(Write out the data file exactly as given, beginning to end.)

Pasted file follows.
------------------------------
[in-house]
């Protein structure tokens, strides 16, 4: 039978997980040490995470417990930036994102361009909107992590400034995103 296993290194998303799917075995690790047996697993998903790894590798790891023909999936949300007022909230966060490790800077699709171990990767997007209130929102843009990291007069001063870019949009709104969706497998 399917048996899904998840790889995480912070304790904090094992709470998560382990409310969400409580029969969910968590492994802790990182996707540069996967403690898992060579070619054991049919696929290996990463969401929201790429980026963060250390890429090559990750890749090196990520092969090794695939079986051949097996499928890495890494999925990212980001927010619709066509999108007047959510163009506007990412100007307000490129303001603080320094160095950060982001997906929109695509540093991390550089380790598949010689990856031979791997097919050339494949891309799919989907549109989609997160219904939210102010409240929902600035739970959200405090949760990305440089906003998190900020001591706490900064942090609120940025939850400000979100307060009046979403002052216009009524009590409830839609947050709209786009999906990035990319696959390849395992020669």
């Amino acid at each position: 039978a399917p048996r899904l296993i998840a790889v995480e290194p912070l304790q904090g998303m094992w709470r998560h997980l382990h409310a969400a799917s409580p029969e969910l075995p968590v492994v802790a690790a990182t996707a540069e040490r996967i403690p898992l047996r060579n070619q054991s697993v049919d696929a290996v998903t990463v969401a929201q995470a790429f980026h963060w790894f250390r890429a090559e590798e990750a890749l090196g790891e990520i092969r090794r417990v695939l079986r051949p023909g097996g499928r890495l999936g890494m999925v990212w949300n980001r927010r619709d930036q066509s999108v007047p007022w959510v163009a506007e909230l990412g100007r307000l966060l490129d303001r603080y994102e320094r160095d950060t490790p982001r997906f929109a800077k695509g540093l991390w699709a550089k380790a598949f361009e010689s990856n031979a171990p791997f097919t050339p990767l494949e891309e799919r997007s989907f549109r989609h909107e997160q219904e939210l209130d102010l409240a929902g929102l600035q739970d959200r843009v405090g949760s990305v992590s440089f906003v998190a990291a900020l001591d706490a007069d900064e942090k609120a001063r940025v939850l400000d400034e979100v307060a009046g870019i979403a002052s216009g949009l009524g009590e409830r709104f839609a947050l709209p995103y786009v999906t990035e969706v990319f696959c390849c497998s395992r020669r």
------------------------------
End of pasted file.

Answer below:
[in-house]
């Protein structure tokens, strides 16, 4: 039978997980040490995470417990930036994102361009909107992590400034995103 296993290194998303799917075995690790047996697993998903790894590798790891023909999936949300007022909230966060490790800077699709171990990767997007209130929102843009990291007069001063870019949009709104969706497998 399917048996899904998840790889995480912070304790904090094992709470998560382990409310969400409580029969969910968590492994802790990182996707540069996967403690898992060579070619054991049919696929290996990463969401929201790429980026963060250390890429090559990750890749090196990520092969090794695939079986051949097996499928890495890494999925990212980001927010619709066509999108007047959510163009506007990412100007307000490129303001603080320094160095950060982001997906929109695509540093991390550089380790598949010689990856031979791997097919050339494949891309799919989907549109989609997160219904939210102010409240929902600035739970959200405090949760990305440089906003998190900020001591706490900064942090609120940025939850400000979100307060009046979403002052216009009524009590409830839609947050709209786009999906990035990319696959390849395992020669």
């Amino acid at each position: 039978a399917p048996r899904l296993i998840a790889v995480e290194p912070l304790q904090g998303m094992w709470r998560h997980l382990h409310a969400a799917s409580p029969e969910l075995p968590v492994v802790a690790a990182t996707a540069e040490r996967i403690p898992l047996r060579n070619q054991s697993v049919d696929a290996v998903t990463v969401a929201q995470a790429f980026h963060w790894f250390r890429a090559e590798e990750a890749l090196g790891e990520i092969r090794r417990v695939l079986r051949p023909g097996g499928r890495l999936g890494m999925v990212w949300n980001r927010r619709d930036q066509s999108v007047p007022w959510v163009a506007e909230l990412g100007r307000l966060l490129d303001r603080y994102e320094r160095d950060t490790p982001r997906f929109a800077k695509g540093l991390w699709a550089k380790a598949f361009e010689s990856n031979a171990p791997f097919t050339p990767l494949e891309e799919r997007s989907f549109r989609h909107e997160q219904e939210l209130d102010l409240a929902g929102l600035q739970d959200r843009v405090g949760s990305v992590s440089f906003v998190a990291a900020l001591d706490a007069d900064e942090k609120a001063r940025v939850l400000d400034e979100v307060a009046g870019i979403a002052s216009g949009l009524g009590e409830r709104f839609a947050l709209p995103y786009v999906t990035e969706v990319f696959c390849c497998s395992r020669r």